Is your Android phone spying on you?

A new study reveals that many popular Android apps are tracking your location and your handset without telling you.

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Got an Android phone? Installed apps from the Android Market? Congratulations, you have been named the Mayor of We Know Where You Went and What You Did Last Week.

Even if you never use services like Foursquare or Facebook Places or Google Latitude to announce your physical location to the world, the apps you have installed may be capturing this information and sharing it with advertisers -- without your knowledge or consent.

[ See also: Warning: Fake LinkedIn spam can steal your bank passwords ]

A study by researchers at Duke University, Penn State, and Intel Research Labs has revealed that Android apps are collecting location information from users' GPS phones and sharing them without notifying users or asking for permission.

The researchers looked at 30 popular Android apps, including The Weather Channel, MySpace, Evernote, BBC News Live Stream, Yellow Pages, and Spongebob Slide. They used a home-made tool called TaintDroid to track what data was being shared and with whom. The skinny:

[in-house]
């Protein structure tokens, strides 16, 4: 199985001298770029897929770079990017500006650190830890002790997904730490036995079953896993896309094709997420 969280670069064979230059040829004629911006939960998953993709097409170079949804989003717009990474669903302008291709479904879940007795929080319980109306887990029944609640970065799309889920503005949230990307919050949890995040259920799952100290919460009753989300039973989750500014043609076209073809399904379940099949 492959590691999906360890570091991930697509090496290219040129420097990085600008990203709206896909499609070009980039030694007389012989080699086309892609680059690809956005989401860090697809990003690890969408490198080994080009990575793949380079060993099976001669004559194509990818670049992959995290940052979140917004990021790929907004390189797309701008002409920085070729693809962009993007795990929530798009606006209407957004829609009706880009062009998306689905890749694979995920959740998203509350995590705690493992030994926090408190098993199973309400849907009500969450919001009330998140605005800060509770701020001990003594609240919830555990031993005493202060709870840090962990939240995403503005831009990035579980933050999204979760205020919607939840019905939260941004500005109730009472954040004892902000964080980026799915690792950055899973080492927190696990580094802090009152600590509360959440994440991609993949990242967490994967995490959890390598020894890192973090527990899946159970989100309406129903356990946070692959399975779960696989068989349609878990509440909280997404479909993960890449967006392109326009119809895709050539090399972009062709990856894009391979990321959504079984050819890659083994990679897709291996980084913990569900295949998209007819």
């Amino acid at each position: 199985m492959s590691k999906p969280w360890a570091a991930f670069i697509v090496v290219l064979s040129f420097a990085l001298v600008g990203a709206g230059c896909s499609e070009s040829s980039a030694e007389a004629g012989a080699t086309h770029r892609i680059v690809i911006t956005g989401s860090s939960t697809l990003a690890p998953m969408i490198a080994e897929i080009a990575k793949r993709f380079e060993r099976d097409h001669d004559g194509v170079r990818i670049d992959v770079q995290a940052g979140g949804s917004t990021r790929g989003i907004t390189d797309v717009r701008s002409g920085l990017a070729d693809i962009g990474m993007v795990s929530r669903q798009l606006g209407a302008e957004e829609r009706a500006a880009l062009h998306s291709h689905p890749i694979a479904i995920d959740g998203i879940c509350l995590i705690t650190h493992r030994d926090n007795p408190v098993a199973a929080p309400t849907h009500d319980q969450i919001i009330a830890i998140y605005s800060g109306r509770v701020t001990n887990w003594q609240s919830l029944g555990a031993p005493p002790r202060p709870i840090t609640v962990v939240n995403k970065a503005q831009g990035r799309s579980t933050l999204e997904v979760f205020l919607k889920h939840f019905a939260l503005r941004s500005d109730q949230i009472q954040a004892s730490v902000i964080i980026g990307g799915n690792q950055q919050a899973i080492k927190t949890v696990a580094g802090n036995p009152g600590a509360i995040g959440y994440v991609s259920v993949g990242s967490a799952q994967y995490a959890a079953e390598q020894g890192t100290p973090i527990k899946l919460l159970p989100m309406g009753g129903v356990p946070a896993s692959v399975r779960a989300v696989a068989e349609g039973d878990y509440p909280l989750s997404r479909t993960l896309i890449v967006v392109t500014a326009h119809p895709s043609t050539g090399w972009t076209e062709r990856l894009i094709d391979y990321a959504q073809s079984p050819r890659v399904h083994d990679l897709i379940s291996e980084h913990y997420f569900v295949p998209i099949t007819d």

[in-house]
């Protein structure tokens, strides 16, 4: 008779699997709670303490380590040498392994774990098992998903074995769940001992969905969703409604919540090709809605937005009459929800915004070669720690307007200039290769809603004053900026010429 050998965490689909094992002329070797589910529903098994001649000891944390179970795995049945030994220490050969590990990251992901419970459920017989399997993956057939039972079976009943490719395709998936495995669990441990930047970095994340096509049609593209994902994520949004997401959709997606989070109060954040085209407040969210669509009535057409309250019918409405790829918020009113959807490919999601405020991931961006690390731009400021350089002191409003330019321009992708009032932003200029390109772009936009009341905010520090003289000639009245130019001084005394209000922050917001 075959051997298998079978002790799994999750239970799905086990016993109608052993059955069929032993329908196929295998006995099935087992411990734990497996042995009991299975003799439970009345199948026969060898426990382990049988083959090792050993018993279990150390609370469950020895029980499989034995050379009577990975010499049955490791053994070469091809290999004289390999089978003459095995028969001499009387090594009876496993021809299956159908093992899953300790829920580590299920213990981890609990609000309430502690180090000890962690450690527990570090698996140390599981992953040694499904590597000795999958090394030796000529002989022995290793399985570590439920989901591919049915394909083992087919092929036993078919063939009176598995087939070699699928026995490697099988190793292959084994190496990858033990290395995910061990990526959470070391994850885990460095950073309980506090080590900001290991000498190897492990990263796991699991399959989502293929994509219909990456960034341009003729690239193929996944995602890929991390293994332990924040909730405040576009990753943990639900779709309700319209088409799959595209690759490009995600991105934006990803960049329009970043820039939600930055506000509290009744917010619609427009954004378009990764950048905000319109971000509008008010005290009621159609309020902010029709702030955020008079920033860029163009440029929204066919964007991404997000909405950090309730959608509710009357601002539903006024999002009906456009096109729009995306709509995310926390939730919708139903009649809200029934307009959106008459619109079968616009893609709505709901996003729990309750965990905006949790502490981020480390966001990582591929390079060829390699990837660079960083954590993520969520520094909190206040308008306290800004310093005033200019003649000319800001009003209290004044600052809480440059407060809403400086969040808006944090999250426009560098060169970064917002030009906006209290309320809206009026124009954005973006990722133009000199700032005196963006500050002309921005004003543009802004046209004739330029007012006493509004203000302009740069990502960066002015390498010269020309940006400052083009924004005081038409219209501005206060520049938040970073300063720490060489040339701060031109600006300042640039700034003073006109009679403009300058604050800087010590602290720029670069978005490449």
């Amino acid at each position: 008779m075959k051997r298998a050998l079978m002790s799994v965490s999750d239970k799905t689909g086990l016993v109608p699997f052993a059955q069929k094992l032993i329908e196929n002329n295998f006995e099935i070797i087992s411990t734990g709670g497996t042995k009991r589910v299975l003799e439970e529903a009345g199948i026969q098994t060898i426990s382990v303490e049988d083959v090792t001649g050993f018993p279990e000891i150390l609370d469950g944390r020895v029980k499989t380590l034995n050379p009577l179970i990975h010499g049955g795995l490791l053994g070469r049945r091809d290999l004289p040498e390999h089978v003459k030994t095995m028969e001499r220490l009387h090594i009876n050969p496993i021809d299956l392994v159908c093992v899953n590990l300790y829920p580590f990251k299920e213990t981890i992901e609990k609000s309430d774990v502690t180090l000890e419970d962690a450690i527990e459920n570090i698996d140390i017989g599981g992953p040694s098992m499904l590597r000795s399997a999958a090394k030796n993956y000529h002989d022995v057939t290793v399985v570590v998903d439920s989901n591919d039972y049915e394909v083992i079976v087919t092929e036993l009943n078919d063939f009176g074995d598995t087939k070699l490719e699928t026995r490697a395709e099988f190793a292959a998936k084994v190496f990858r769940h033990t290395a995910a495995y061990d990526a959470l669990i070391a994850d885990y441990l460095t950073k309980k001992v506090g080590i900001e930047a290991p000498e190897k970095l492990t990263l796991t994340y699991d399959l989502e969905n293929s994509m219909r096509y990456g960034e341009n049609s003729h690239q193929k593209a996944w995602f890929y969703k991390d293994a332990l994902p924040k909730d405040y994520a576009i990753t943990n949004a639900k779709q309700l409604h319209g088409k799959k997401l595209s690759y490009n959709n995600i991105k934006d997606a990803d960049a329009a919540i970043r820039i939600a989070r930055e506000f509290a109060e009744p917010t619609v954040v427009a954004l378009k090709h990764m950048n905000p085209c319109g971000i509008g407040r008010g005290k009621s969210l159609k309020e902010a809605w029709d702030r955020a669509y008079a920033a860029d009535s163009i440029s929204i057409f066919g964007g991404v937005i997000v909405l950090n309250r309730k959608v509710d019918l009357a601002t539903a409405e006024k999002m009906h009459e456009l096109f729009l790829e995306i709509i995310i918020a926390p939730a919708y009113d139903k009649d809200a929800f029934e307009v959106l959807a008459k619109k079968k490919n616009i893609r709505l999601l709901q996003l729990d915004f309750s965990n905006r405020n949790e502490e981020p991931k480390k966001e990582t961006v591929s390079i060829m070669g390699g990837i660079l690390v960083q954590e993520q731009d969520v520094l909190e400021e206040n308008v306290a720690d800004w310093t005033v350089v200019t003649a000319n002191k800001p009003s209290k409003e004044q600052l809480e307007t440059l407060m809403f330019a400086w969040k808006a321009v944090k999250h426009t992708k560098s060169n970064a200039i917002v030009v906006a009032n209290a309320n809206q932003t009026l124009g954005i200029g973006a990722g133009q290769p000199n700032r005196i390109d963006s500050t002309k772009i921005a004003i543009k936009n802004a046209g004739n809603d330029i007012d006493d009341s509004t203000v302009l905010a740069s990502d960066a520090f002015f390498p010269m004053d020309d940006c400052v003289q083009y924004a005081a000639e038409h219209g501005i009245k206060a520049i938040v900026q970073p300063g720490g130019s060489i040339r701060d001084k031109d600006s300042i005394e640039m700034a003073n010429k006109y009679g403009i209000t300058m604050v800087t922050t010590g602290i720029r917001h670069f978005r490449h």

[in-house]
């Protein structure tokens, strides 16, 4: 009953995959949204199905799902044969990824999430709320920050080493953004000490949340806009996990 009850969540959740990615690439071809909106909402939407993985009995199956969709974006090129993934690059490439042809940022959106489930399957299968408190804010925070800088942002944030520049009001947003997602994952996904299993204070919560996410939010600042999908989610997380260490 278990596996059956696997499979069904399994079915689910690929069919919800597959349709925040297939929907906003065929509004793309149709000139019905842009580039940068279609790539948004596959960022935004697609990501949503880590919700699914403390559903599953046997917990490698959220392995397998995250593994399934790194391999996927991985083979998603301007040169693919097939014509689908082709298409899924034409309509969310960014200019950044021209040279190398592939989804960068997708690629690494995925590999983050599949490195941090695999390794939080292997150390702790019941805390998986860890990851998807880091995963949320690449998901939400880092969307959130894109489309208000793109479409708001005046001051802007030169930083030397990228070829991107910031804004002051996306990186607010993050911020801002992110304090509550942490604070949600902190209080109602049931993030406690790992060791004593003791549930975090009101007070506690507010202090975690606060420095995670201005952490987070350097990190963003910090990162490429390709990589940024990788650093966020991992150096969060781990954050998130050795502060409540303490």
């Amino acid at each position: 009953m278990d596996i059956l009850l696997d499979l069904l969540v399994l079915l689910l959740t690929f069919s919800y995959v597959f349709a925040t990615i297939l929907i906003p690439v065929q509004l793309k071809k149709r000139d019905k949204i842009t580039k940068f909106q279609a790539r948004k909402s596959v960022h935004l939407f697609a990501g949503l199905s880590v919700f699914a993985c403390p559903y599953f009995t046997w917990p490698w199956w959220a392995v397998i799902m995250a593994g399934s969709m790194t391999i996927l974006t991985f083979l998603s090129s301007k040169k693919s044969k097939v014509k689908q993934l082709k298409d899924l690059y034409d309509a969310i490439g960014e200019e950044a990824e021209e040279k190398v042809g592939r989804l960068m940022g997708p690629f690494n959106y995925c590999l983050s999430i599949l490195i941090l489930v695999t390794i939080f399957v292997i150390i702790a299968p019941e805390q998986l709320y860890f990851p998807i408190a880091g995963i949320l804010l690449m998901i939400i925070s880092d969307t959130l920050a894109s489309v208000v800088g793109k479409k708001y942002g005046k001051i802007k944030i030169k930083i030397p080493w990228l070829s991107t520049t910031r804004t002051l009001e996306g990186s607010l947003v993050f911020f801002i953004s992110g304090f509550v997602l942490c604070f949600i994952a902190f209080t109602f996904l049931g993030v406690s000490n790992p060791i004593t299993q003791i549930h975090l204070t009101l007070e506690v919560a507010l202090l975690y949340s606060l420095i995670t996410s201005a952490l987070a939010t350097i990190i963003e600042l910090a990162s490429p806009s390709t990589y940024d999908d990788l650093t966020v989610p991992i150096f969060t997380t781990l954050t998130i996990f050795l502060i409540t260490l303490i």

• Two thirds of these apps violated user privacy by sharing location data or information that could identify individual handsets.
  • Half of them sent user location information to advertising networks like Admob or analytics companies like Flurry without user consent.
  • Seven of the apps sent the unique device identification numbers of the GSM user and the handsets' SIM card to its servers.
  • Two of the apps captured the users' cell phone number along with the ID number and the users' geographical coordinates.

Nice.

Mind you, if the police wanted this information, they'd need a court order. These apps are doling it out like candy to advertising firms and storing it on their own servers.  Per the study [PDF]:

This finding demonstrates that Android’s coarse-grained access control provides insufficient protection against third-party applications seeking to collect sensitive data. Moreover, we found that one application transmits the phone information every time the phone boots. While this application displays a terms of use on first use, the terms of use does not specify collection of this highly sensitive data.

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